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13,000 Former Child Soldiers Pin Hopes On Brussels Conference

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A former child soldier in Central African RepublicWorld Vision

A Christian charity is urging global leaders to secure the future of thousands of children forced to take up arms on behalf of militia in the Central Africa Republic (CAR).

Government leaders, European Union representatives, NGOs and donors will meet in Brussels tomorrow to discuss reconstruction in CAR.

Development agency World Vision is calling for commitments to help restore peace and security and revive CAR's economy.

Moussa Sangara, World Vision CAR's response director, said: "Violence has scarred a generation of children. They have witnessed and committed crimes that no child should be exposed to.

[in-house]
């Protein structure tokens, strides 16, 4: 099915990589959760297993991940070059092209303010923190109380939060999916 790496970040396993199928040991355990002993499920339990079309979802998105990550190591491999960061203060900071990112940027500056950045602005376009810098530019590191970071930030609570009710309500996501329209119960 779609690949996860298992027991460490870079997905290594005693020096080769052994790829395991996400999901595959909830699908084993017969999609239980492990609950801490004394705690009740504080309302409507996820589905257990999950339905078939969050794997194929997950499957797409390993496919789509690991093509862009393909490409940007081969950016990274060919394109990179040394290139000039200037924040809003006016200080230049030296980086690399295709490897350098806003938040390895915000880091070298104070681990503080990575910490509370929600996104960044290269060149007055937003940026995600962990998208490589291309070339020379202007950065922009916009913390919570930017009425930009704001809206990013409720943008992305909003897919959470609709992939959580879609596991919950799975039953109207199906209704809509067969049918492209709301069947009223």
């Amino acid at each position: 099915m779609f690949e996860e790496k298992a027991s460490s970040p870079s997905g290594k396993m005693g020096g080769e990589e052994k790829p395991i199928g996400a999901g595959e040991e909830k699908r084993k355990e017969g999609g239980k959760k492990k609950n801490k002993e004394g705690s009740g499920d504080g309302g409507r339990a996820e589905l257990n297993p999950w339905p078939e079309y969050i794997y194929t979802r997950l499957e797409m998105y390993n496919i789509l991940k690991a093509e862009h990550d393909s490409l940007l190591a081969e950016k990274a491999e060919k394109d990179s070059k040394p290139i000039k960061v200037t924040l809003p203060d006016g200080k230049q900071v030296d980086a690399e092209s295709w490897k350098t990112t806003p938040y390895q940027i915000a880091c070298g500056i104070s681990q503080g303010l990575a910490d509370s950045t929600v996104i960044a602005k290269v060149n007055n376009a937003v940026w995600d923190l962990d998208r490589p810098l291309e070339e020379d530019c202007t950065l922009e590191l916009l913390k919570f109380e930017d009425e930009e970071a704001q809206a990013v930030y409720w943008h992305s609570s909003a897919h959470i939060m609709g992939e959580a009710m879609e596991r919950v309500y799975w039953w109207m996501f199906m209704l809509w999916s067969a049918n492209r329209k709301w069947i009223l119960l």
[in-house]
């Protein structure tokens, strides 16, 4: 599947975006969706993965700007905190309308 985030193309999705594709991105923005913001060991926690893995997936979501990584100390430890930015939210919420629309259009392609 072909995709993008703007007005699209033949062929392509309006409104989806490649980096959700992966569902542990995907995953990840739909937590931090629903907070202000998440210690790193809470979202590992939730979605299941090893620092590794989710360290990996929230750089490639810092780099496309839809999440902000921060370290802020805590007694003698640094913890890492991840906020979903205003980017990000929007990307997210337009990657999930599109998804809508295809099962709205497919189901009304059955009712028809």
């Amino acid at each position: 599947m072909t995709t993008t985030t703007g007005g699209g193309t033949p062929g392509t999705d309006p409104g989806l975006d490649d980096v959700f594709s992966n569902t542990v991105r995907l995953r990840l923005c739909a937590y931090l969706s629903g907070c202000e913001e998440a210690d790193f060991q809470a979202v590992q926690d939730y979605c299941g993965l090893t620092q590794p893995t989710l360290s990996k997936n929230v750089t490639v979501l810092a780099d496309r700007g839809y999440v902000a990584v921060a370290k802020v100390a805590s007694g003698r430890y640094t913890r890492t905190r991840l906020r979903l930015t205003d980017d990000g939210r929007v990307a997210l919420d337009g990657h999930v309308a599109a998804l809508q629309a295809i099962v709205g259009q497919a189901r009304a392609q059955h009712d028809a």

"This conference is pivotal to the future of children and their families in CAR. We need leaders to commit to social and economic action that will bring about real change. And we need children, communities and faith leaders to be a part of this as, ultimately, they will be the ones who can make peace a reality".

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He added: "The former child soldiers I work with are desperate for an end to the violence. Over 1400 former child soldiers in our 'Peace Clubs' have turned their lives around. They've rejected violence in favor of peace, and they are telling their friends and families to do the same."

Conflict erupted in Central African Republic in 2013, when the mainly Muslim Seleka rebels seized power triggering revenge attacks by Christian militias. More than 13,000 children have been conscripted by various militia since then.

World Vision cited the example of Francis* who was recruited into one of the several militia groups. Francis said: "I joined the militia after my brother was killed. I didn't want his death to go unpunished."

At the age of 13 he joined a local armed group, and by 14 he had used a knife to kill four children and one adult. He was eventually able to escape and received counseling and educational support from World Vision.

Original Article

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